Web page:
14 - Hallowilloween, by Calef Brown
My kids love poetry, so a book of silly Halloween poetry seemed right up their alley.  This one met with mixed reviews.  There are three poems they LOVED.  The rest they could take or leave.









15 - Crankenstein, by Samantha Berger
     Illustrated by Dan Santat
Gorgeous illustrations, this book is less of a story and more a series of vignettes depicting moments that turn normal kids into "Crankenstein."  I guess we kind of expected something more Halloween themed, which this is not at all.  I have one child who really, really liked this book a lot (she happens to be my moodiest child, so hey - maybe that's something if you have a kid who struggles with crankiness), but by and large the rest of the kids just found this to be ok.


Our ratings process was painful.  After multiple readings of all this years' books, I made each child rank the books from #1 to #19 (yep, we had 19 books in this year's harvest).  I did the same process myself.  It was TOUGH! There were so many I wanted to put as my #1 pick.  And it was very interesting that the older kids often ranked the books we've had for many years as their favorites.  Nostalgia is so important to holidays.  The younger kids were more open to the newer finds.  And I think if we did this all over again next year, the rankings would totally change. We had several ties, but for the sake of some sort of order, that's our list.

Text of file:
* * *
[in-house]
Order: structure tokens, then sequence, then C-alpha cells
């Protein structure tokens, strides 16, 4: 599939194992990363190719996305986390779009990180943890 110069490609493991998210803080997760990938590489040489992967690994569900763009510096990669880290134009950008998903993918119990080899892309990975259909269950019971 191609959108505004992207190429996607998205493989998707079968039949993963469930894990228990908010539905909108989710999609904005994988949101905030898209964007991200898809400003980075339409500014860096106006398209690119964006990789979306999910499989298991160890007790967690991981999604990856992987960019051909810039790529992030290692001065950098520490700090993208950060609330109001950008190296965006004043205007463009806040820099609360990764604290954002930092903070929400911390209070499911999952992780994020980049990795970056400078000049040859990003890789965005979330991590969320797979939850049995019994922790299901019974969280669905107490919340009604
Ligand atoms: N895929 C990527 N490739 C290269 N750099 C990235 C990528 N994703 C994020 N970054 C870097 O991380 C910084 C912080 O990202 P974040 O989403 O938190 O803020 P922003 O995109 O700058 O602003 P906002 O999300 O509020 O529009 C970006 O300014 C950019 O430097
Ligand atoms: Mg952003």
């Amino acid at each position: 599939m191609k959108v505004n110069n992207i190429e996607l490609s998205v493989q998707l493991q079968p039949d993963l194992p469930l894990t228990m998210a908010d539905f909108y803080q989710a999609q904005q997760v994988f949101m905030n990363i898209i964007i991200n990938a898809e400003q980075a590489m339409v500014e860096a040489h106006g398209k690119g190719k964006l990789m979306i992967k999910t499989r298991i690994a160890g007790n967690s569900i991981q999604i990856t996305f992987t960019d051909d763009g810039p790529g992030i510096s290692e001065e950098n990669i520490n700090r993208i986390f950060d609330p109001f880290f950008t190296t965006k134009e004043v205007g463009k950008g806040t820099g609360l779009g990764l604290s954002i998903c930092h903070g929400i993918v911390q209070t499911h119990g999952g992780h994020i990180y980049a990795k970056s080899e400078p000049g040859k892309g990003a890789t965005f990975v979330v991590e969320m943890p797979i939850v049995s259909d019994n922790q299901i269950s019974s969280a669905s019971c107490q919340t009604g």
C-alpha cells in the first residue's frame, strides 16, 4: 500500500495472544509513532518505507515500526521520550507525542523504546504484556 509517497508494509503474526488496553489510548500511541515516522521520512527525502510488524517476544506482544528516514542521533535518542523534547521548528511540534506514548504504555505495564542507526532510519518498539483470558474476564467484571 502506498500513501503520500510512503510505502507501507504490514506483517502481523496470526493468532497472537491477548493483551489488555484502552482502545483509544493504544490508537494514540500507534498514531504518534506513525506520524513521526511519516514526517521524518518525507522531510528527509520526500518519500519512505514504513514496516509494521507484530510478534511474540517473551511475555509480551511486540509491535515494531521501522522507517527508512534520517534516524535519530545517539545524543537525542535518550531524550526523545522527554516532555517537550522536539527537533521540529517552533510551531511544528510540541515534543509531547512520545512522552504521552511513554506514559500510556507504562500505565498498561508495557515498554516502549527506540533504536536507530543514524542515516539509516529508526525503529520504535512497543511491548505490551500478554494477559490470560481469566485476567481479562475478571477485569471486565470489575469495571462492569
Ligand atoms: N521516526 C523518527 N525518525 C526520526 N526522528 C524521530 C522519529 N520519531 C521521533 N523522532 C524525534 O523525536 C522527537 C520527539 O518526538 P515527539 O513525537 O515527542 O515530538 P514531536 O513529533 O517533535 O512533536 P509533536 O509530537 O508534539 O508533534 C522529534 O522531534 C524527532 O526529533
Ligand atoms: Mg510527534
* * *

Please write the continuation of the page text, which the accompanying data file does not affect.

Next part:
Future Halloween Reading List
(We had several titles that never came in at the library, plus some suggestions to add to our list.  So for my own memory, and for those who want even more Halloween reading, here are some recommended books we hope to read and review in the future)
Shadow, by Suzy Lee
Spookshow ABC, by Ryan Heshka
Big Pumpkin, by Erica Silverman
Room on the Broom, by Julia Donaldson 

Please add your recommendations and favorites to our list.  We love, love, love a good tale!